β-Agonists are used therapeutically in both human and veterinary medicine to dilate narrowed airways (broncholysis) in asthmatic respiratory diseases, to inhibit labor (tocolysis) and to treat peripheral circulatory disorders. They are also called β2-sympathomimetics or β2-adrenoceptor agonists. The use of β-agonists as fattening aids is prohibited in the European Union.
According to Council Directive 96/22/EC, the use of β-agonists as fattening aids is prohibited in the European Union.
In Regulation (EU) 37/2010, maximum residue levels are set only for clenbuterol for cattle and equidae. For all other β-agonists, no residues may be detectable in animal matrices.
For more information on the legal basis, please refer to the technical information.
Situation in Austria
The illegal use of ß-agonists as growth promoters in animal fattening and compliance with the limits for clenbuterol are monitored as part of the National Residue Control Plan (NRKP). Live animal stocks as well as animals on the occasion of slaughter are controlled so that traceability to the producer is guaranteed. As the NRKP serves the purpose of preventive consumer protection, sampling is target-oriented, taking into account knowledge of regional or local conditions and following up on indications or suspicions of unauthorized animal treatment.
In the Department of Veterinary Medicines, Hormones and Contaminants of the Institute for Food Safety Vienna, approximately 500 samples are tested for ß-agonists per year.
Mechanism of action and side effects
The action as a broncholytic is due to the fact that β-agonists cause bronchial muscle relaxation by stimulating β2-adrenoceptors. The only broncholytic agent commercially available as a veterinary drug is clenbuterol.
Its action as a tocolytic is due to the slackening of the gravid uterus and thus to the inhibition of labor, e.g., to prevent preterm birth. The most common tocolytic is clenbuterol.
At high doses, some β-agonists have an effect on the protein-fat ratio, favoring protein. Increased protein synthesis in muscle cells leads to increased muscle mass, making β-agonists interesting for use as growth promoters in animal fattening, which is banned in Europe, or as doping agents in humans. Clenbuterol in particular, probably the best known and most effective representative of this group of substances, has been and continues to be used illegally. However, the illegal use of other β-agonists is also known.
Typical side effects of β-agonists include tachycardia (rapid heartbeat), arrhythmias (cardiac arrhythmia), tremor (tremor), hyperglycemia (increase in blood glucose levels), and hypokalemia (decrease in blood potassium levels). Overdose increases all side effects, and life-threatening tachyarrhythmias may occur.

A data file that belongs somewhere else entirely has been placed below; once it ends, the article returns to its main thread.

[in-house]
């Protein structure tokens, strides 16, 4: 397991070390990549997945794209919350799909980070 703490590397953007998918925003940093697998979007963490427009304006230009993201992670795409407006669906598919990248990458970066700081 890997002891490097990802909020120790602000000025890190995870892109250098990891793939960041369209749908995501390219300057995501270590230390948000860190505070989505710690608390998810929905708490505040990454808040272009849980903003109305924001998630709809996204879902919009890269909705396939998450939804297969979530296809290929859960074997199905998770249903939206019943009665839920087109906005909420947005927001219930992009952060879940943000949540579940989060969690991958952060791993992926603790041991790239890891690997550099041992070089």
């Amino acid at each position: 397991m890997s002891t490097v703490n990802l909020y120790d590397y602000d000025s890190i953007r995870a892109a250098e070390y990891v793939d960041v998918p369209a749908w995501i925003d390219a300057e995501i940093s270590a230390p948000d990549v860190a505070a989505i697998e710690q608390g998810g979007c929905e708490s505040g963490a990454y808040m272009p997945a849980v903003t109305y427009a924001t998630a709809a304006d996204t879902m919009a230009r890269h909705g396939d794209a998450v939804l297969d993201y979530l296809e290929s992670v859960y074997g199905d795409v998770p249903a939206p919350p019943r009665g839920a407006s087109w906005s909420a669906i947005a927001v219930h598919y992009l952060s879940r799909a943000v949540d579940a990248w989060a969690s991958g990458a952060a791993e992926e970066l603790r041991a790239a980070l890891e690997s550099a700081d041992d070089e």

The use of β-agonists as fattening aids is prohibited in the European Union under Council Directive 96/22/EC. Annex 1 of Directive 96/23/EC lists β-agonists under Group A (substances with anabolic effect and unauthorized substances) as subgroup A5.
Directive 96/22/EC was last amended by Directive 2008/97/EC of the European Parliament and of the Council of November 19, 2008, which did not affect the prohibition of β-agonists in animal production. Directive 2008/97/EC was transposed into Austrian law by the Hormones Ordinance 2009 (BGBl. II No. 218/2009).
Regulation (EU) 37/2010 only sets maximum levels for clenbuterol for cattle and equidae. For all other β-agonists, no residues may be detectable in animal matrices.
Other legal documents:
Council Directive 96/23/EC of 29 April 1996 on measures to monitor certain substances and residues thereof in live animals and animal products and repealing Directives 85/358/EEC and 86/469/EEC and Decisions 89/187/EEC and 91/664/EEC (Official Journal No. L 125, 23.5.1996).
Ordinance of the Federal Minister of Health concerning the prohibition of the placing on the market of medicinal products containing certain substances having hormonal or thyrostatic action or ß-agonists (Federal Law Gazette II No. 229/2009).
COMMISSION IMPLEMENTING REGULATION (EU) 2021/808 of 22 March 2021 concerning performance criteria for methods of analysis for residues of pharmacologically active substances in food-producing animals and the interpretation of results and methods to be used for sampling and repealing Decisions 2002/657/EC and 98/179/EC.
Control of residues
In the Department of Veterinary Drugs, Hormones, Contaminants and Special Analysis (THKS) of the Institute for Food Safety Vienna, we test food for residues of β-agonists under the NRKP. We are also the National Reference Laboratory for these substances.
Analyses and investigation spectrum
The investigated β-agonists belong to the chemical group of substituted phenylethanolamines. The analyte spectrum is continuously extended. The matrices investigated are liver, urine, blood plasma and milk.
The analytical method used is high-pressure liquid chromatography coupled with tandem mass spectrometry (LC-MSMS).
Abteilung Tierarzneimittel, Hormone und Kontaminanten
Last updated: 28.09.2022